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One of the most dynamic neighborhoods in New York, the Lower East Side combines a laid-back sense of cool with some of the best restaurants, bars, shops and street art in the entire city. Combine that with a mix of trendy but relaxed hotels, perfectly reflecting the vibe of the area, and you might just want to stay forever.
The Lower East Side, just a hop over the bridge from Williamsburg and to the east of SoHo, is a bustling neighborhood in the heart of Lower Manhattan. Home to dining institutions like Katz’s Deli and an array of shops, the area is also full of ultra-trendy hotels. We round up our pick of the best below.
If you’ve ever envisioned diving into a rooftop swimming pool adorned with an underwater portrait of Andy Warhol, the SIXTY LES was made for you. Designed by acclaimed late designer Jim Walrod, the rooms give off a futuristic ’80s vibe with black mirrored walls offset by luxe white linens and sleek furniture. Communal tables and fresh sushi at the hotel’s Blue Ribbon Sushi Izakaya make the perfect start before closing out the night at the rooftop social club, Make Believe, designed to “evoke the feelings of exotic and far-off lands” through international music and cocktails.
This glass-clad skyscraper offers some of the best views in the city. Waking up in your enormous room (a real luxury in a city of tiny living spaces), you’ll be tempted to toast to the scene in front of you – especially in the High Floor Corner Kings, which look out towards One World Trade Center. In-house Café Medi is unsurprisingly an Instagram favorite, with eye-catching interiors and an inviting menu of Mediterranean food and drinks. Meanwhile, Shanghai-inspired bar and lounge JIA will have you dancing the night away with the city’s trendiest residents in no time.
Walking into the cavernous entrance, it’s clear that the Hotel Indigo Lower East Side takes its dedication to art seriously. A colorful mural by graffiti artist Lee Quiñones commands the space, and modern art fills both the rooms and public spaces. You’ll need to head up to the 14th floor to check in, where the lobby has unobstructed skyline views and plush seating. Rooms feel plush with hardwood floors, chic ombré curtains and C.O. Bigelow Apothecary bathroom products. The hotel’s rooftop bar, Mr Purple, is popular among locals, pouring seriously good cocktails. And this might be New York, but you’ll need a swimsuit – Mr Purple also has an open-air pool with views of the Empire State Building.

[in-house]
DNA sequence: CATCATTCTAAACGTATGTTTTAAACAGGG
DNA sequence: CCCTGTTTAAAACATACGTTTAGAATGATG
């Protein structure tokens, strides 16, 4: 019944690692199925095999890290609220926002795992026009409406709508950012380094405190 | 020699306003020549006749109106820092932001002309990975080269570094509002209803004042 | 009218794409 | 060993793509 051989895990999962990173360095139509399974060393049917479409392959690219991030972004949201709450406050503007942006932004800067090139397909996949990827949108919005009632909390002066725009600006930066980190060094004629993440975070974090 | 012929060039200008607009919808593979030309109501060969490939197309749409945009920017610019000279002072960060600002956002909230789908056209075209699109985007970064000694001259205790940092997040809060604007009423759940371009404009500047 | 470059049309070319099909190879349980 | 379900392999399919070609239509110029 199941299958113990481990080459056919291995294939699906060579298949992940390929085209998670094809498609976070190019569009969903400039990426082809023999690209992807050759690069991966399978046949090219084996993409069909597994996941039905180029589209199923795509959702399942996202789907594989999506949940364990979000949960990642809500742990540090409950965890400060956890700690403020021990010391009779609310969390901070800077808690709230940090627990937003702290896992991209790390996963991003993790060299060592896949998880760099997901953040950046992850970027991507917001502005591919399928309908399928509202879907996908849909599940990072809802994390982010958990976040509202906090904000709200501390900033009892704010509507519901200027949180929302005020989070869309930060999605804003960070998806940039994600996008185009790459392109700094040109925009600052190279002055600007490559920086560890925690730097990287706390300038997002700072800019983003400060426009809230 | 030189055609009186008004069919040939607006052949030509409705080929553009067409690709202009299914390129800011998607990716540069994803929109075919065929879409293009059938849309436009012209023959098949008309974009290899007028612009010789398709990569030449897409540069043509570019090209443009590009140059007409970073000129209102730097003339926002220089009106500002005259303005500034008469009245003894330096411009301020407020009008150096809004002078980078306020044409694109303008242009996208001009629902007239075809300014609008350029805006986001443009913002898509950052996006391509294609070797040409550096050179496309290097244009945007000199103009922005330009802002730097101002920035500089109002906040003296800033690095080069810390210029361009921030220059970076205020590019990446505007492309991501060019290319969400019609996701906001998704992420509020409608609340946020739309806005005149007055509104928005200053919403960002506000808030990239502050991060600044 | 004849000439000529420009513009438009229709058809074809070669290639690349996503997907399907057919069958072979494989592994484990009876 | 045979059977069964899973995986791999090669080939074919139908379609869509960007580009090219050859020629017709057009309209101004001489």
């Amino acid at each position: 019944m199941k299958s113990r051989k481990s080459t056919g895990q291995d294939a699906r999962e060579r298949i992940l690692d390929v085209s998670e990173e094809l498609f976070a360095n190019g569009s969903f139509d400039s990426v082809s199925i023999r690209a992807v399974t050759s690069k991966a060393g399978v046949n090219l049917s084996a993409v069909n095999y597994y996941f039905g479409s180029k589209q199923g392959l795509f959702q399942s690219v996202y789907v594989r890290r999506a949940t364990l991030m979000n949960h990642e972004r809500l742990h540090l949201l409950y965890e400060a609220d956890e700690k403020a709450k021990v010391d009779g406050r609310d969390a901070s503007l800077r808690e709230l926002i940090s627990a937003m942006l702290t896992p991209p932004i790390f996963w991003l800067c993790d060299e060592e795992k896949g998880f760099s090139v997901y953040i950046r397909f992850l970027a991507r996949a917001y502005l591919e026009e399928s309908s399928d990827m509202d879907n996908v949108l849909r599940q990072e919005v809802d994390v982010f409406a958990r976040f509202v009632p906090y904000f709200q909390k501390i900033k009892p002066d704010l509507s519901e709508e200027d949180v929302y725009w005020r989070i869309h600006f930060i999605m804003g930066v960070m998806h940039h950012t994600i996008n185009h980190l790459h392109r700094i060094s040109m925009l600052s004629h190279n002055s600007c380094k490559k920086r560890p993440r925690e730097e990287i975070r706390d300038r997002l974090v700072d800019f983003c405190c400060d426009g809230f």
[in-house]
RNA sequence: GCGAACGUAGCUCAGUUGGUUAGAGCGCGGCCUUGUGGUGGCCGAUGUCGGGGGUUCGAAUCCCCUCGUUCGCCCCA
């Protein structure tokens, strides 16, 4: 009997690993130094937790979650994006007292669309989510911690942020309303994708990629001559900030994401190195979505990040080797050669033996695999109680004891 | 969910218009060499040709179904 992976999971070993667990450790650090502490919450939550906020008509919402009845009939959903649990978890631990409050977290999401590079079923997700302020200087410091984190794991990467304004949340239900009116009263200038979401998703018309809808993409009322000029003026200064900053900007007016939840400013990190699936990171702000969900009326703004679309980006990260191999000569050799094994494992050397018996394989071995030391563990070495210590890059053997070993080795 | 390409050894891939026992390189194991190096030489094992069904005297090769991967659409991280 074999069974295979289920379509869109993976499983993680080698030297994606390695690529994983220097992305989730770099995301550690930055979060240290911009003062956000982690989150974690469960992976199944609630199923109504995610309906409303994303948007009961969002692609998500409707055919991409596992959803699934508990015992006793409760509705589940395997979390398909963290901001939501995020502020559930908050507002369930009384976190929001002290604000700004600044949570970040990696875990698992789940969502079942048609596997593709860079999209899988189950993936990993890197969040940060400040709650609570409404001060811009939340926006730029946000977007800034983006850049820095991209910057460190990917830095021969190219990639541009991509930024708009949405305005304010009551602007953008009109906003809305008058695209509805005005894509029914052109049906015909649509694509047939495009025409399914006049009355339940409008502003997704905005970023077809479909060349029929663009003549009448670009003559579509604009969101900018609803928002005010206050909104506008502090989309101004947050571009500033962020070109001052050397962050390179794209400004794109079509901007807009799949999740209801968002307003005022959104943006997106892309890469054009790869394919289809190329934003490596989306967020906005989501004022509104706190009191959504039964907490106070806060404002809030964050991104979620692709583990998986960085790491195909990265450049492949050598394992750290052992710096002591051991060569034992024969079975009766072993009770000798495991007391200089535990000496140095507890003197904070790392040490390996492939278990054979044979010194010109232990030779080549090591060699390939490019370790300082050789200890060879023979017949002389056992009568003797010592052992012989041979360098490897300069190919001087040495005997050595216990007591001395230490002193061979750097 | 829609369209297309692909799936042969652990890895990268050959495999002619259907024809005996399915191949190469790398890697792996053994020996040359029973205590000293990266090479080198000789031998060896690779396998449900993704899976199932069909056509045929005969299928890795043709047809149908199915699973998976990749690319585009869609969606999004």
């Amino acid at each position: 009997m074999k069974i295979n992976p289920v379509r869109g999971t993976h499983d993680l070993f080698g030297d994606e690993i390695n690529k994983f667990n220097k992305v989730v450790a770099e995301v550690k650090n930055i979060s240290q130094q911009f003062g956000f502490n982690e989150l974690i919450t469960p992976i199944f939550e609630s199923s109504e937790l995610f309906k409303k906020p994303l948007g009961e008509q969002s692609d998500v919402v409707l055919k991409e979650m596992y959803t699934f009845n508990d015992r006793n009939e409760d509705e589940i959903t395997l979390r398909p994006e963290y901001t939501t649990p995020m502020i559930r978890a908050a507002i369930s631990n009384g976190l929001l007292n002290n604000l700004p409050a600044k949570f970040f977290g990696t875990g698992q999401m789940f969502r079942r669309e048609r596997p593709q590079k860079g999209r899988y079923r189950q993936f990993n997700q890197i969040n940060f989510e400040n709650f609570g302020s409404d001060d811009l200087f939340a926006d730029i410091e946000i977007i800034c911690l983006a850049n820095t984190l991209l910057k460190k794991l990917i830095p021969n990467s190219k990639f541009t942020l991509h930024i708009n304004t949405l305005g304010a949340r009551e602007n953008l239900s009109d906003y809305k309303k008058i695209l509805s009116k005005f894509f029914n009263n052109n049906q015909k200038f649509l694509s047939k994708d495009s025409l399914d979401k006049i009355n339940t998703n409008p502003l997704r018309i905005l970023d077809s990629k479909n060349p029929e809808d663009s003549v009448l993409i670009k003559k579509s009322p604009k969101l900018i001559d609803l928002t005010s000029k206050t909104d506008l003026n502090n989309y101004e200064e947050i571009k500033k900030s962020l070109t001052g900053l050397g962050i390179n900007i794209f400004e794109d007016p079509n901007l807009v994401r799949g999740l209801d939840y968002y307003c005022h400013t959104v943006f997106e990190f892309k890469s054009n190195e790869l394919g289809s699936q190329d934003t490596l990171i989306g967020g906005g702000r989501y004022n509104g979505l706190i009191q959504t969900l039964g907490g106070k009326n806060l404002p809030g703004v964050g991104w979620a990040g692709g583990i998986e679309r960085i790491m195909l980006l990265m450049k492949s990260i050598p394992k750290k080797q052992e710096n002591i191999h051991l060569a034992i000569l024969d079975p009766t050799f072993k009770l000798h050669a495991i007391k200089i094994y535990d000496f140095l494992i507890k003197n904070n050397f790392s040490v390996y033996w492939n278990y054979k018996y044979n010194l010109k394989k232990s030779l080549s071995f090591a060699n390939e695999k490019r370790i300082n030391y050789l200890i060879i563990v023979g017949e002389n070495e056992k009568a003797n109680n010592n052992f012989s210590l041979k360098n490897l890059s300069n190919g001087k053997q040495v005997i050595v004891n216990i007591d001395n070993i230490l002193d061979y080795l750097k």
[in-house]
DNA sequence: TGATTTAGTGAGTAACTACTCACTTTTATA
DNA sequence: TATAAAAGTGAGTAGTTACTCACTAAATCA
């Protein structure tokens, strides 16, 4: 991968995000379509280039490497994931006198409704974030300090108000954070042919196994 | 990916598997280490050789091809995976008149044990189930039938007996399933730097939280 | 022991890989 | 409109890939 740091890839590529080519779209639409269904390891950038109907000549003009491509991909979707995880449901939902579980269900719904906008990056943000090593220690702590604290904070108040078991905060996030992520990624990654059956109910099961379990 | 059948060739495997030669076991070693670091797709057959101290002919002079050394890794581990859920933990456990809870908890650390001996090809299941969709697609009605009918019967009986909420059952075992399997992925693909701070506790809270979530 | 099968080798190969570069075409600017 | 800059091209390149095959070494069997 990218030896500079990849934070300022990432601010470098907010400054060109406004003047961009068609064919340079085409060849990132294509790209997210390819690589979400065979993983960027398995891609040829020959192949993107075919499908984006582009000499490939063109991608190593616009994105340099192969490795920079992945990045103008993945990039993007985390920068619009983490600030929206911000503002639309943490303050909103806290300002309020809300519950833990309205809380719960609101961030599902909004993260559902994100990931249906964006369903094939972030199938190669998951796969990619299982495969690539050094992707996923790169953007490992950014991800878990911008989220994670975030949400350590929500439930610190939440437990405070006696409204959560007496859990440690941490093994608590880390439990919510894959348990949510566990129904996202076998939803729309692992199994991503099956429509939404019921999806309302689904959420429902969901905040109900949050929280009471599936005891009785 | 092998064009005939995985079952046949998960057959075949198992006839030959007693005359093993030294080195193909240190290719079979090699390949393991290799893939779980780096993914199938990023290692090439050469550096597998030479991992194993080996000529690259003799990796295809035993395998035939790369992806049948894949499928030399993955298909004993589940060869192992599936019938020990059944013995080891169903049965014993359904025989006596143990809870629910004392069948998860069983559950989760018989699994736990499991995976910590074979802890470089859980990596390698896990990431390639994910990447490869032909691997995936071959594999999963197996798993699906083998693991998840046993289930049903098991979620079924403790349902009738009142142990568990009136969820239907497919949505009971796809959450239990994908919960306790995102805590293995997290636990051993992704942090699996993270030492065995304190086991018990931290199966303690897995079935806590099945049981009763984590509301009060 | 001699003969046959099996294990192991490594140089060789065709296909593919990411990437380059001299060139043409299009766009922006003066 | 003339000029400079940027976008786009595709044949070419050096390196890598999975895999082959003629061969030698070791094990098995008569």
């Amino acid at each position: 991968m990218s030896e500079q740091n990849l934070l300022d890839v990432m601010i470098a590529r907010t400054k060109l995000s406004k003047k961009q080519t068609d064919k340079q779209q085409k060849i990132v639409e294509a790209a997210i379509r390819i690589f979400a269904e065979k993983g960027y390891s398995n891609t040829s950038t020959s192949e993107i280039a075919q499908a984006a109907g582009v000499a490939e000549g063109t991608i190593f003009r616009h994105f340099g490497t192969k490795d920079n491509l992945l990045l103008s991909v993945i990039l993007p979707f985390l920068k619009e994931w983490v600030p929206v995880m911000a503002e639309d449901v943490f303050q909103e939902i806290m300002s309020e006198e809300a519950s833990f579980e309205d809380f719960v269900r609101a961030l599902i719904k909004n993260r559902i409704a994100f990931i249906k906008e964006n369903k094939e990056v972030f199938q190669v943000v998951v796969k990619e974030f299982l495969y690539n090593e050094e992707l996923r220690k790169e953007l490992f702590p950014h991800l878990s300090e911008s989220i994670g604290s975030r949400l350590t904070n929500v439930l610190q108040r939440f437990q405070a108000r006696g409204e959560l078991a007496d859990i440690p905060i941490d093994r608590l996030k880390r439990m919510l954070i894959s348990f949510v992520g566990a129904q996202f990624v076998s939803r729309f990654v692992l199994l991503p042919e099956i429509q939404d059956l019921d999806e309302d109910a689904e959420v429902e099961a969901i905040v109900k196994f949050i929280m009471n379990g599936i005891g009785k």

Not one inch of Ian Schrager’s PUBLIC Hotel was left to chance. Rooms are designed to provide distinct zones for sleeping, working and entertaining, and offer incredible city views through floor-to-ceiling windows – though the Great View rooms are the most breathtaking. Famed chef Jean-Georges Vongerichten oversees the hotel’s restaurant, Public Kitchen, which is accompanied by suave cocktail bar Diego and a green outdoor space inspired by the Tuileries Garden in Paris. Guests are offered exclusive hours at Diego and Shinola bikes to cruise around the city, plus the hotel claims to have the fastest Wi-Fi in New York City.
A sleek and minimalistic place to rest your head, the Sago Hotel has 20 guest rooms with high cork headboards, glass showers and, in select rooms, a full kitchenette. A rooftop lounge offers free wine at certain times, but classic New York City views are always happening. Though not a budget hotel, the Sago Hotel does offer competitive rates with an elevated feel that’s walkable to some of the best shopping and nightlife in the entire city as well as public transport.
CitizenM makes the most of its location inside a skyscraper by offering brilliant views over the city from both rooms and social spaces. Beds are positioned under wall-to-wall windows, bringing a whole new meaning to the term “a room with a view.” Dining options include a ground-floor breakfast space and a rooftop bar and terrace, seemingly perched among the clouds at 20 floors up. Design, true to the citizenM style, is whitewashed and modern with pops of cherry red and enormous beds – although who’s thinking about furniture with views like that?
Molly Codyre contributed additional reporting to this article.